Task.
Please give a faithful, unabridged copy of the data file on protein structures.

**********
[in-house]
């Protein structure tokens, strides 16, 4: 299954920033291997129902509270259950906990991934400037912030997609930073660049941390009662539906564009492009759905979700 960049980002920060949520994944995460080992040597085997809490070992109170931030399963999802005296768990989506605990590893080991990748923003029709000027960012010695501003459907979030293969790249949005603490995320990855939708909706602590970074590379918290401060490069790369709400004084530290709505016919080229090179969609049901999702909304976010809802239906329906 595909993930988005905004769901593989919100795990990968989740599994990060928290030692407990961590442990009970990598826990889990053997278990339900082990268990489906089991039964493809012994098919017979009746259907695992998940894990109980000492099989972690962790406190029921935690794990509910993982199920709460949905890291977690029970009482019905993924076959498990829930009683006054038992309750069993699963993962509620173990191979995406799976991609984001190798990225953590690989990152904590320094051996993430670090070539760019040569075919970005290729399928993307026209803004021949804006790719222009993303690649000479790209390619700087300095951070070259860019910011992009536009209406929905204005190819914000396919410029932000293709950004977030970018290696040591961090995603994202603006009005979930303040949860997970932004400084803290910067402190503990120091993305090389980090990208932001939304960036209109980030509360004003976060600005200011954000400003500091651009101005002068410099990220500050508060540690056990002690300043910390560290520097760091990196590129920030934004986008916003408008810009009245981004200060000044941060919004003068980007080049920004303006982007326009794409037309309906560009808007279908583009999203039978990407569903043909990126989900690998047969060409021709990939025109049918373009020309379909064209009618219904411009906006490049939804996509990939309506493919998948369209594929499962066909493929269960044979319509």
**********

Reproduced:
[in-house]
């Protein structure tokens, strides 16, 4: 299954920033291997129902509270259950906990991934400037912030997609930073660049941390009662539906564009492009759905979700 960049980002920060949520994944995460080992040597085997809490070992109170931030399963999802005296768990989506605990590893080991990748923003029709000027960012010695501003459907979030293969790249949005603490995320990855939708909706602590970074590379918290401060490069790369709400004084530290709505016919080229090179969609049901999702909304976010809802239906329906 595909993930988005905004769901593989919100795990990968989740599994990060928290030692407990961590442990009970990598826990889990053997278990339900082990268990489906089991039964493809012994098919017979009746259907695992998940894990109980000492099989972690962790406190029921935690794990509910993982199920709460949905890291977690029970009482019905993924076959498990829930009683006054038992309750069993699963993962509620173990191979995406799976991609984001190798990225953590690989990152904590320094051996993430670090070539760019040569075919970005290729399928993307026209803004021949804006790719222009993303690649000479790209390619700087300095951070070259860019910011992009536009209406929905204005190819914000396919410029932000293709950004977030970018290696040591961090995603994202603006009005979930303040949860997970932004400084803290910067402190503990120091993305090389980090990208932001939304960036209109980030509360004003976060600005200011954000400003500091651009101005002068410099990220500050508060540690056990002690300043910390560290520097760091990196590129920030934004986008916003408008810009009245981004200060000044941060919004003068980007080049920004303006982007326009794409037309309906560009808007279908583009999203039978990407569903043909990126989900690998047969060409021709990939025109049918373009020309379909064209009618219904411009906006490049939804996509990939309506493919998948369209594929499962066909493929269960044979319509």